Here are the key questions to ask, and processes to follow, before technology implementation. By JD Engelbrecht, MD: Everlytic With many organisations increasingly turning…
The New Normal is a new regular column Ventureburn will run, featuring business leaders and how Covid-19 is reshaping the tech world.
Last month AfricArena released its “The State of Tech Innovation in Africa”. Among its many findings, the research highlights the structural fragility of the continent’s tech sector in terms of getting investment to fuel its growth (see this story).
Firstly, the funding remains highly concentrated in the later stage, with over 90% of the $2-billion invested in 2019 going to just a handful of relatively mature startups in just about 70 deals.
This factor is a key structural inhibitor to a sustainable long-term growth of the entire ecosystem, as early-stage startups not raising enough capital limits the number of entrepreneurs that will make it to the maturity level expected by venture capital (VC) investors to make a risk.
To survive, those in Africa’s VC ecosystem must unite to largely rethink the approach, particularly on taking bolder steps
Secondly, the amount of Seed and angel investment — which typically would bridge that gap — is extremely limited.
AfricArena estimates it to be around only $35-million annually across 54 countries. That is far from sufficient for African early-stage founders to have a chance of making a dent in the universe.
Thirdly, the AfricArena report indicates that in a post-Covid-19 world, overall investment in African tech startups will fall by as much as 40%.
Given most startups typically hold about three months of cash on hand, the devastation that may affect the entire ecosystem may result in thousands of talented entrepreneurs falling by the wayside in the coming months.
Why are we in this situation?
It is important to understand that the growth of the investment available on the continent, to a large extent, is backed by international investors — primarily by the development finance institutions (DFIs), and to a lesser extent by corporate investors.
Typically DFIs take 18 months to make a decision on investing in VC firms. Their mandate, which passes onto the VC firms they invest into, creates a replication syndrome — in effect resulting in most African VCs investing in Series-B or Series-C rounds in relatively mature startups with ticket sizes of $1-million and higher. And thus as a result most of these firms compete for essentially the same, limited deal flow.
There are a few exceptions to this, or course, with some accelerator programmes such as MEST, Startupbootcamp or Founders Factory, and a handful of very early-stage VCs.
Yet the industry, structured as it is, with a lack of VCs covering the entire ecosystem, or investors focused on investing $50k to $500k with enough funds to make the required impact, will struggle to adapt to the new post Covid-19 reality.
What can be done?
Never waste a good crisis. The current situation, with corporates expected to cut on spending, a decline in gross domestic product (GDP) and generally difficult market conditions, will inevitably result in a drop of investments. Some startups can brilliantly navigate, but the large majority are struggling, and many failing.
In turn, this will dry up the investment pipelines of most VCs on the continent. There are three things that appear to make sense in terms of what the ecosystem can do.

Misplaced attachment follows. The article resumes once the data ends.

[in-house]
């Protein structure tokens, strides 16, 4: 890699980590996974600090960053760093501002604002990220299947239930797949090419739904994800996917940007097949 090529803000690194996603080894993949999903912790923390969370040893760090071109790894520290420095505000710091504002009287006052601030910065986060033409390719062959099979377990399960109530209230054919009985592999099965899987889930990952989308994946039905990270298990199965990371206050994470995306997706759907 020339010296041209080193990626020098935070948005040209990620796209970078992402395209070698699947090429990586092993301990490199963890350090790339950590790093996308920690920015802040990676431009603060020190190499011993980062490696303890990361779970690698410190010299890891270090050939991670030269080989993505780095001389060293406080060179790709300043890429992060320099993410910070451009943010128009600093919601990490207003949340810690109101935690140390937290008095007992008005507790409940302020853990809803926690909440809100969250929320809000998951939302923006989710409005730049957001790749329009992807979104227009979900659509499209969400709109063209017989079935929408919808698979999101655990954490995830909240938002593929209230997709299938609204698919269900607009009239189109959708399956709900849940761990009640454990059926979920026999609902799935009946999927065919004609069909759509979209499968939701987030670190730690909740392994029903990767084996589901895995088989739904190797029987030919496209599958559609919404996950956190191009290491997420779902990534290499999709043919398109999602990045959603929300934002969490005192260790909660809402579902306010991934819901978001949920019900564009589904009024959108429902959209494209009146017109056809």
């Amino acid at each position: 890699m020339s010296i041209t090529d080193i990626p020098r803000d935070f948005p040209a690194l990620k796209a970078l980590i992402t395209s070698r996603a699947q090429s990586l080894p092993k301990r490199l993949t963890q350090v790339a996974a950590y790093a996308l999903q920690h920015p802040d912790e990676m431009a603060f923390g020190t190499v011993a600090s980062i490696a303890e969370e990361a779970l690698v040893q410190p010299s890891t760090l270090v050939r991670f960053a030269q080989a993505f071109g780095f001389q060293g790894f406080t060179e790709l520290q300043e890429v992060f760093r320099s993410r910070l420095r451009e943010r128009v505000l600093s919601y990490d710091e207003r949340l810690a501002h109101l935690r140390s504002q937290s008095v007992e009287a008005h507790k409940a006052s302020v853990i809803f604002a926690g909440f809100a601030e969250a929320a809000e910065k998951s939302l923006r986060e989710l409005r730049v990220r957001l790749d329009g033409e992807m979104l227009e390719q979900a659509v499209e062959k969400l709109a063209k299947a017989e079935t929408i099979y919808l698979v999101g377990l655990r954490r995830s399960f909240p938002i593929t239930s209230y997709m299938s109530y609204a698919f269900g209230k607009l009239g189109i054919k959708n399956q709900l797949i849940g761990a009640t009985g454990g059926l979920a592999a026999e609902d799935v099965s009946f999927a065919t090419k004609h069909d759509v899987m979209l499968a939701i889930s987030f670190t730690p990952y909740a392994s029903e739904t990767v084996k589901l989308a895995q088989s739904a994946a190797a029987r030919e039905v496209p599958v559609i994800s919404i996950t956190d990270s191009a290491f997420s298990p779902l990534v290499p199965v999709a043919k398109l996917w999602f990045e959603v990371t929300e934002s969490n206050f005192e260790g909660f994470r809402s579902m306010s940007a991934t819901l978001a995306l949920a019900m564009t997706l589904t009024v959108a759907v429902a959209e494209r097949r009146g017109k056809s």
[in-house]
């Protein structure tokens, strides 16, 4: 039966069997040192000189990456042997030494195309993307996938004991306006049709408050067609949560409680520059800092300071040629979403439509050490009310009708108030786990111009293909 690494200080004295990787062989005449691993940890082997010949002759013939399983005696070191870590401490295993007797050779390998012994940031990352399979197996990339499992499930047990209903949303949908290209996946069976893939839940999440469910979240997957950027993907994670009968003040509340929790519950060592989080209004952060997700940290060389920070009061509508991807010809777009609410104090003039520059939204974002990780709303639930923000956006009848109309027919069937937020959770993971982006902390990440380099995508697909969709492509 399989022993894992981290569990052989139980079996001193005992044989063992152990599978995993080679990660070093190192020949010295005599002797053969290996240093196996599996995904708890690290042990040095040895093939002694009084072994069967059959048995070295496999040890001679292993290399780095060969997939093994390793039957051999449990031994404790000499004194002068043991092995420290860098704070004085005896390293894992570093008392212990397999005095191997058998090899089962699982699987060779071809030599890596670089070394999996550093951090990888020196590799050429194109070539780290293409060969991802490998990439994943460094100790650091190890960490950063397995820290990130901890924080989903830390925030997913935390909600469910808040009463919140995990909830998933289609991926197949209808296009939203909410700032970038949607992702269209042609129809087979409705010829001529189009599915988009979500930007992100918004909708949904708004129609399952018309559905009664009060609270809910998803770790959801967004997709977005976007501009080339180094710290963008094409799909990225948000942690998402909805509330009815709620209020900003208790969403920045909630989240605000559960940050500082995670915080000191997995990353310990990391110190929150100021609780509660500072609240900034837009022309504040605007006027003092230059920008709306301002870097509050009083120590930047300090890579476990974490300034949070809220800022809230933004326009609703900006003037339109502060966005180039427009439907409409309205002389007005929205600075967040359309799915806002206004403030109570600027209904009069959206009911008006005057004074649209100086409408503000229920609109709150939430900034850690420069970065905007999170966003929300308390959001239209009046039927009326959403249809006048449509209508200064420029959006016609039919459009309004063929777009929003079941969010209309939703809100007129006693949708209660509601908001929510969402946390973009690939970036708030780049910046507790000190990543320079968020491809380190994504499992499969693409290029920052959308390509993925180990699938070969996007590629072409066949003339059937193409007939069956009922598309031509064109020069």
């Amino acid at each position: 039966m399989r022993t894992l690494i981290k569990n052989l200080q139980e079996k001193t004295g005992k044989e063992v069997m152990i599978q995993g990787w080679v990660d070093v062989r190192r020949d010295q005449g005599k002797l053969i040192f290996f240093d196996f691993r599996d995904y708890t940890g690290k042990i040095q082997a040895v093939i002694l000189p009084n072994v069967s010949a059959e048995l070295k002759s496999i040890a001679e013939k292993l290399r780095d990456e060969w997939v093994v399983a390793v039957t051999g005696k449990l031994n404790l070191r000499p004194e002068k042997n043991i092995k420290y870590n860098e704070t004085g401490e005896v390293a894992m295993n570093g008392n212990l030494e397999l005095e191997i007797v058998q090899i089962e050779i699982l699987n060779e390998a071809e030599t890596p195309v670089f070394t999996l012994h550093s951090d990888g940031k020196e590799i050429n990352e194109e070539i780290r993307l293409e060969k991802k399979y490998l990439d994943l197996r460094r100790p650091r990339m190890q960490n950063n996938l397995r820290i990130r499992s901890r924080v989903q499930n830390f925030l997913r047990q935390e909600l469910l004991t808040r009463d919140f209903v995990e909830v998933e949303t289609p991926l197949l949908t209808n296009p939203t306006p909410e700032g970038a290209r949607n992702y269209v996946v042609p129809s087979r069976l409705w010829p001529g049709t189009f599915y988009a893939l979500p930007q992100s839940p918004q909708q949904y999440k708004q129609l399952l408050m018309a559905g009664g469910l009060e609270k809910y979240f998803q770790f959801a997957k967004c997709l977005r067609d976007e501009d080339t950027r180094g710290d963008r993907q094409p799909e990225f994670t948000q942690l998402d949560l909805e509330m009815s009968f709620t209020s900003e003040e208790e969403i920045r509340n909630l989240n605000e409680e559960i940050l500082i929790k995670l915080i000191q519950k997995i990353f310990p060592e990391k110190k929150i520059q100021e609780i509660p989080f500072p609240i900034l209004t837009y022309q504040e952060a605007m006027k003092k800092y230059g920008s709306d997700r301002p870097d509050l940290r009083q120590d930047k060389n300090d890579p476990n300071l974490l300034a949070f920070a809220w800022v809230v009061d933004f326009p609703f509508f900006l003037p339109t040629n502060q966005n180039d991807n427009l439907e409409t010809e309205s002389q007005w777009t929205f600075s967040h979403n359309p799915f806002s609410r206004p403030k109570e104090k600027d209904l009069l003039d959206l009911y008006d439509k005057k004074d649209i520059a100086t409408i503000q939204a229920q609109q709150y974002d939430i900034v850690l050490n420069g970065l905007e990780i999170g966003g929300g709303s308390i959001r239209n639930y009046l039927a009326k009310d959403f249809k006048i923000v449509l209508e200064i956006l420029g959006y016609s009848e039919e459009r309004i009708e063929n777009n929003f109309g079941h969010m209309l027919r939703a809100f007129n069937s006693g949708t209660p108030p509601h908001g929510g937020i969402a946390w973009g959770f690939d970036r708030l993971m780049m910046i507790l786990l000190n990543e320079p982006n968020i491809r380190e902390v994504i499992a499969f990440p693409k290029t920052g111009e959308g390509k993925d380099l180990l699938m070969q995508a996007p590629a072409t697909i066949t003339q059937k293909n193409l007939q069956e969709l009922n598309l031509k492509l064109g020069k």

Firstly, the VC industry must adapt and instead of retreating to just supporting their existing investment, take the opportunity of investing earlier than they would have done – if necessary by getting their limited partnership (LP) to agree to such mandate amendments.
This is the only way that the investment industry will structurally ensure the sustainability of the ecosystem.
Second, debt instruments must be much better utilised than they have in the past.
Venture debt has not been widely utilised by founders, either by lack of offering or by lack of understanding that debt cost is usually lower than equity, at least in the long haul. It would make sense in fact that every VC equip themselves: either via partnerships or via raising ancillary debt funds to provide mixed funding solutions.
Lastly, in a period with large amounts of helicopter money being made available, there is actually a unique opportunity to leverage on all this capital to raise new investment vehicle with the right mandate, and enough local investment team to ensure this also contributes to reinforce the local investment industry, which is essential to the long term economic success of the continent.
For this, flexing and adapting the regulatory framework to be investment-friendly should be a priority on the agenda of governments in Africa.
The potential of Africa to generate highly skilled tech jobs and continue on the great momentum built over the past four years, is dependent on our ability to unite as an ecosystem to largely rethink the approach, particularly on taking bolder steps and operate as a collective — from founders to corporates, investors and institutional stakeholders and government.
This might be the ultimate challenge, and prove long and difficult in a fragmented continent with fragmented ecosystems.
But resilience, creativity and adaptability are key qualities that maintain the humility in Africa’s digital leap. Let’s be the change we want to see.
*Christophe Viarnaud is a Cape Town based entrepreneur & early stage investor, CEO of Methys, and founder of the French South African Tech Labs, Digital Africa Ventures and half a dozen ventures.
Featured image: Methys CEO Christophe Viarnaud (Supplied)